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Wild Organic Shapes

Is Your Pain Structural?

All Pain is Real

When we're in pain, it can be really hard to distinguish between symptoms that directly correlate with tissue damage and those that are happening in the absence of current tissue damage. The latest research in neuro-science has shown that in most cases of chronic, or persistent symptoms, the pain is due to the Mind-Body Syndrome (MBS). You can also find a list of symptoms and conditions that can benefit from a mind-body approach here.

I've included below a list of questions, created by the Psychophysiologic Disorders Association, to help you better assess whether your symptoms are structural, or have a structural component, and if they can be addressed through a mind-body approach.

Please Note

The below list is NOT meant as a substitute for medical diagnosis, or as a definitive answer of how a mind-body approach can help you (or not). I highly recommend that you see a physician with experience in the field of mind-body medicine for accurate and individualized assessment.

How to Interpret the Results

The more questions to which you answer ‘yes’, the more likely it is that your symptoms are due to the MBS, or have a mind-body component:

  1. Has your doctor completed diagnostic testing without finding a definite cause for your symptom(s)?

  2. Do you have more than one symptom? (the more you have, the more likely they’re psychophysiologic)

  3. Are your symptoms located in different areas of the body?

  4. Are these symptoms different in type? (for example, headache and abdominal bloating)

  5. Did the symptom begin with no obvious trigger or cause?

  6. If the symptom began after an injury, has it persisted long after the injury should have healed? (healing of most physical injury is complete in 6 weeks or less)

  7. Does your symptom move or migrate to different body locations over time?

  8. Do your symptoms have the quality of tingling, electric shock, burning, numbness, heat or cold?

  9. Are your symptoms more or less intense depending on the time of day, or occur first thing in the morning or in the middle of the night?

  10. Do your symptoms occur after, but not during, activity or exercise?

  11. Are your symptoms triggered by or increased by stress or thinking about stressful situations?

  12. Are your symptoms less severe or less frequent when you are engaged in enjoyable or distracting activities, such as vacation?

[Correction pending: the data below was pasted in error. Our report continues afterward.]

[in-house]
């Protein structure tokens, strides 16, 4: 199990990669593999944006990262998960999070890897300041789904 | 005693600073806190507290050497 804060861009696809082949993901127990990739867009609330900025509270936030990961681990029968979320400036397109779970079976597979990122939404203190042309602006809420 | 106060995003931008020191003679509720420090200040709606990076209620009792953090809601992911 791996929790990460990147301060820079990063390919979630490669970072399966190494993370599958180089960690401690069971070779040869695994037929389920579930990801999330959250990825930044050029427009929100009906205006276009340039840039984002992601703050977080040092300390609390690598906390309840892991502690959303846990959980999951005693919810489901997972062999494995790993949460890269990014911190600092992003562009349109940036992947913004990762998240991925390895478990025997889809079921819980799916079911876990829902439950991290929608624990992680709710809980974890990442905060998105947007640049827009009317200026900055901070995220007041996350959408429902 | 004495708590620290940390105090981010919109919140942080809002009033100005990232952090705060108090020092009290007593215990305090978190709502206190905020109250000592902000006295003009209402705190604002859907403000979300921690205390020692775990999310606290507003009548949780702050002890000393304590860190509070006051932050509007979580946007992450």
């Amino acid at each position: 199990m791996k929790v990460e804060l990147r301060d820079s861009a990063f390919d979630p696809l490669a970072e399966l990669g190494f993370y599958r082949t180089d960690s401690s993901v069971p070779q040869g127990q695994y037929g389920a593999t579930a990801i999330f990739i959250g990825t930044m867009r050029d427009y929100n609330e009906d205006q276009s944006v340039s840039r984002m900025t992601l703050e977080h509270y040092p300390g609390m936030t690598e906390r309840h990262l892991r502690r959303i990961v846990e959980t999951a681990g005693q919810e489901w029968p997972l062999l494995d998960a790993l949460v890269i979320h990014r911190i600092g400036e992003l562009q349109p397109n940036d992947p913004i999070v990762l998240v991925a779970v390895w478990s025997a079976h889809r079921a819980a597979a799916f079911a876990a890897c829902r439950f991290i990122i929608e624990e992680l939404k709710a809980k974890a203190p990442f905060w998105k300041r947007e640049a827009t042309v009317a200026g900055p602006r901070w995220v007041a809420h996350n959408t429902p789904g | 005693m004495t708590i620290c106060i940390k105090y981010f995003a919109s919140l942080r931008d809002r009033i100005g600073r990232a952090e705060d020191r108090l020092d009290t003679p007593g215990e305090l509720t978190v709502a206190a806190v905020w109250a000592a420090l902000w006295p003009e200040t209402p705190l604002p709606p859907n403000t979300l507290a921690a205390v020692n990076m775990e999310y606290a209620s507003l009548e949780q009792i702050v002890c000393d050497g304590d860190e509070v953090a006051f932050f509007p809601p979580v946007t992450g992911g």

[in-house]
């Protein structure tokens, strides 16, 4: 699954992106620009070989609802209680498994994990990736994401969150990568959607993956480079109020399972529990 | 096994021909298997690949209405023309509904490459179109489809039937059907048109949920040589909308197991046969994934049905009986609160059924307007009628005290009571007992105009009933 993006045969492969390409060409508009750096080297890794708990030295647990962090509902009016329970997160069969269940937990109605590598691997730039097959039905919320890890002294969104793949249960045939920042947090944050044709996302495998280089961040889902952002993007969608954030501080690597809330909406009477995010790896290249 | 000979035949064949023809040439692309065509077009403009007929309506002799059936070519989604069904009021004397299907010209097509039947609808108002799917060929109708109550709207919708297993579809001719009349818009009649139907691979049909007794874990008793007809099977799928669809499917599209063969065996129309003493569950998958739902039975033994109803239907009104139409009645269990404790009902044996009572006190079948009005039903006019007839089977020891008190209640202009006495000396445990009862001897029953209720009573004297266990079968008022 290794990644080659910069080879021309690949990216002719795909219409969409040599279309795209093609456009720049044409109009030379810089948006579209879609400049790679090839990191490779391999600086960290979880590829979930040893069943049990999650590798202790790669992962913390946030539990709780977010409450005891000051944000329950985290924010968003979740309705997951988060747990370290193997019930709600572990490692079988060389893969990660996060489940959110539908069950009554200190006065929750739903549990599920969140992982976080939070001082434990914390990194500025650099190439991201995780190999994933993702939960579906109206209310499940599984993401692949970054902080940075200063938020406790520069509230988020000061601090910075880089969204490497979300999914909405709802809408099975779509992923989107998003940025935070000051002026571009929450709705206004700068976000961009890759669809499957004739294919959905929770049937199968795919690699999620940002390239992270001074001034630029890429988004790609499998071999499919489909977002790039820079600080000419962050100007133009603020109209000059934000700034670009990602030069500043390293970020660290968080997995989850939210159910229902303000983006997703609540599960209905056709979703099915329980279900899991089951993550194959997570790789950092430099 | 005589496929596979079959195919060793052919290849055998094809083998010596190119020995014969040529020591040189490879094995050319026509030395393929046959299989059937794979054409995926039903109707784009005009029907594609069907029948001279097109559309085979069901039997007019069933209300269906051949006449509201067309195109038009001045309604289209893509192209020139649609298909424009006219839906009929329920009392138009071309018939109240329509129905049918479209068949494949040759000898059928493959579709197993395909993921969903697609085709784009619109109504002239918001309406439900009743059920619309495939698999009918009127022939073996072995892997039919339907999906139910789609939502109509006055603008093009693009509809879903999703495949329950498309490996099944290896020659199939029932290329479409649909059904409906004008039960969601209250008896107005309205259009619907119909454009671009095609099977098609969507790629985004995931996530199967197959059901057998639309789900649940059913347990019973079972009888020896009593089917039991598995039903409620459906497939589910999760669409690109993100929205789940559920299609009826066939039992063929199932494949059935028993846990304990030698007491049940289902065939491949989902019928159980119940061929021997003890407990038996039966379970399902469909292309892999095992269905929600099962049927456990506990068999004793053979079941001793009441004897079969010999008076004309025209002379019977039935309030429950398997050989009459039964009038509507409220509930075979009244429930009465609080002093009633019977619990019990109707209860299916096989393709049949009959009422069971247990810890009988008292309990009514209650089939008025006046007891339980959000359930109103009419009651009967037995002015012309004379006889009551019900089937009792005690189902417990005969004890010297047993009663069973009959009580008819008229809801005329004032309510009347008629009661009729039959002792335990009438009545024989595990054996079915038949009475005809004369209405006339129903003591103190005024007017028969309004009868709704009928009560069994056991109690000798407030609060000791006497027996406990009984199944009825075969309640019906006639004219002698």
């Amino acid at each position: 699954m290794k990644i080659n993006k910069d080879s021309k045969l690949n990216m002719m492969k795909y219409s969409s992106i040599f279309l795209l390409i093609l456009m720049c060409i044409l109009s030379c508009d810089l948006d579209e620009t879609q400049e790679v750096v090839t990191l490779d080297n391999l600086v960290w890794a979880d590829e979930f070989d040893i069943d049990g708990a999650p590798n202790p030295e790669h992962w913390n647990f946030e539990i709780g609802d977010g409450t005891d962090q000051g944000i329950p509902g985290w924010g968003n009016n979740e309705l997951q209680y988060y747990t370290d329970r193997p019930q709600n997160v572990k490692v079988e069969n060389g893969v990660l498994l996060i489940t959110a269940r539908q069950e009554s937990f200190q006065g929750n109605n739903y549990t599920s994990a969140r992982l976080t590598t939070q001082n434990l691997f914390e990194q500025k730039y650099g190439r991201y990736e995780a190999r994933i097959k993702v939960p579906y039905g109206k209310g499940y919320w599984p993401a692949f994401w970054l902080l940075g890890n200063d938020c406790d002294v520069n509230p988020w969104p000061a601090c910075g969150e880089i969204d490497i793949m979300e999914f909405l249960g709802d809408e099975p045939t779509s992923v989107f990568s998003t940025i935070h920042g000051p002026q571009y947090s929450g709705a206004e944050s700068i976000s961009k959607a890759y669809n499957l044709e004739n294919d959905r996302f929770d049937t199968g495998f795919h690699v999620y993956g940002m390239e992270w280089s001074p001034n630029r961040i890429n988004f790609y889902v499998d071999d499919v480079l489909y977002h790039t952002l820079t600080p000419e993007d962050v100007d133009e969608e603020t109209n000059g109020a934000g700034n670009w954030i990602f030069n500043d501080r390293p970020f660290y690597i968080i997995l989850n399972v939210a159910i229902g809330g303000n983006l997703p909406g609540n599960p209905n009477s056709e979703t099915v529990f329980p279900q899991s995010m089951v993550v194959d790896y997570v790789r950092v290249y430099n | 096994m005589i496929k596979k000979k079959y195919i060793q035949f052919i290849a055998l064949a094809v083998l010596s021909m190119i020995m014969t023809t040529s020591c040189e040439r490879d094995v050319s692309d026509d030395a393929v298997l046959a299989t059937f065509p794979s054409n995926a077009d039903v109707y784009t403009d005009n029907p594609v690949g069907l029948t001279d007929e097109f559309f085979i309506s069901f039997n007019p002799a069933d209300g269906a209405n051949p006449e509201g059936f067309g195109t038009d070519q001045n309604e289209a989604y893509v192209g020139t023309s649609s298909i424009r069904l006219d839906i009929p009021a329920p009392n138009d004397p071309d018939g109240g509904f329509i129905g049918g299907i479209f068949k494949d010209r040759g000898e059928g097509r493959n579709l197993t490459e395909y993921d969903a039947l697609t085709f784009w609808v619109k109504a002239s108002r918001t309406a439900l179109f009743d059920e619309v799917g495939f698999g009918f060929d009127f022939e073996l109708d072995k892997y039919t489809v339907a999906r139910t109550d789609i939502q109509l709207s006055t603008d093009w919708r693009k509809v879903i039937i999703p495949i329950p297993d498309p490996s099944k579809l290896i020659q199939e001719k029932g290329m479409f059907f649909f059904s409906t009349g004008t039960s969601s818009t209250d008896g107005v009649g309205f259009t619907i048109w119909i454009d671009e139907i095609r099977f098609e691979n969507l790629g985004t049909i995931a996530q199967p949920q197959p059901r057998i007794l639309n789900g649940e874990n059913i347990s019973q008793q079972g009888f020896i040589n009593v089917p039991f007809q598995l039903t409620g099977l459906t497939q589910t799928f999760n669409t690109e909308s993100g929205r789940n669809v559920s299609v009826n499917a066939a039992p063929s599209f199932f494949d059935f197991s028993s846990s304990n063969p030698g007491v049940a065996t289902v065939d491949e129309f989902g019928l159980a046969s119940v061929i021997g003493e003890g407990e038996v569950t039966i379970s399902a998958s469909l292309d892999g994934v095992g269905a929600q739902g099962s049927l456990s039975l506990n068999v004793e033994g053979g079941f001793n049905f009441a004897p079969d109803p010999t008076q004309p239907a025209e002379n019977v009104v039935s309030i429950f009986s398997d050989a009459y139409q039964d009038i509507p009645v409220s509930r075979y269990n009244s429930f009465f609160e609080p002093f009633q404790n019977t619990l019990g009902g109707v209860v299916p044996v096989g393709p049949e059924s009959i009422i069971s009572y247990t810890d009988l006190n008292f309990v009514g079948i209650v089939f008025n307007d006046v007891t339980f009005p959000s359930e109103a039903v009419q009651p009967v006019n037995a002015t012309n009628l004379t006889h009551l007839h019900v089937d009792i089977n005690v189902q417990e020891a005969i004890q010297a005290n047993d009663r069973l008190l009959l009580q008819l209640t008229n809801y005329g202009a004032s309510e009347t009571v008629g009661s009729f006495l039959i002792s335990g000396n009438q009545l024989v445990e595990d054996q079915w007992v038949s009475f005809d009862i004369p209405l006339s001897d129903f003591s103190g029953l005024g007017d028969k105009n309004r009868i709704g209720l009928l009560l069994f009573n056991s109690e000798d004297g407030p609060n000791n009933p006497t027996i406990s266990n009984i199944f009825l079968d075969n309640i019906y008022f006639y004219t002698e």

13. Are your symptoms less severe or less frequent when you are in an environment that feels safe for you?

  14. Are your symptoms less severe or non-existent after physical treatment such as massage, chiropractic, Reiki, acupuncture, or after an herbal or vitamin supplement?

  15. Are your symptoms triggered by foods, smells, sounds, light, computer screens, menses, changes in the weather or specific movements?

  16. Are your symptoms triggered by the anticipation of stress, such as prior to school, work, a doctor’s visit, a medical test, a visit to a relative, or a social gathering or during those activities?

  17. Are your symptoms triggered by simply imagining engaging in the triggering activity, such as bending over, turning the neck, sitting or standing?

  18. Are your symptoms triggered by light touch or gentle stimuli, such as the wind or cold?

  19. Did you have adverse experiences in childhood that you would not want a child of your own to have? 

  20. Would you describe yourself as highly detail oriented or a perfectionist?

  21. Do you care for the needs of so many other people that you have difficulty including yourself among those for whom you care?

  22. Is it highly important to you to please others or be seen as good by others?

  23. Are you often more critical of yourself than others are?

  24. Are people who caused stress for you as a child still active in your life?

  25. As an adult, have you been in close relationships with people outside your original family to whom you gave more of yourself than you received in return? Did any of these people place heavy demands on you, try to control you, threaten you or harm you?

  26. Did your symptoms begin soon after a terrifying, traumatic or horrifying event or after a triggering event that is linked to a trauma?

  27. Over the course of your life, have you had other physical symptoms that your physician struggled to diagnose?

  28. In the past or present, have you had an eating disorder (anorexia or bulimia), an addiction (drugs, alcohol, food, sex, work, gambling, shopping, exercise) or engaged in self-cutting behavior?

  29. Do you have worry, anxiety or fear out of proportion to any reason to have those?

  30. Do you suffer from depression, sleeping difficulty, fatigue, loss of interest in formerly enjoyable activity or thoughts about ending your life? (If so, let your physician or mental health provider know right away.)

You're Not Alone

Do you relate to several of these questions? Do you wonder what your answers to them mean? Are you interested in a consultation to find out whether/how the mind-body approach can help you find freedom from persistent pain and other symptoms? Book your free 30-minute evaluation call, and let’s explore working together.

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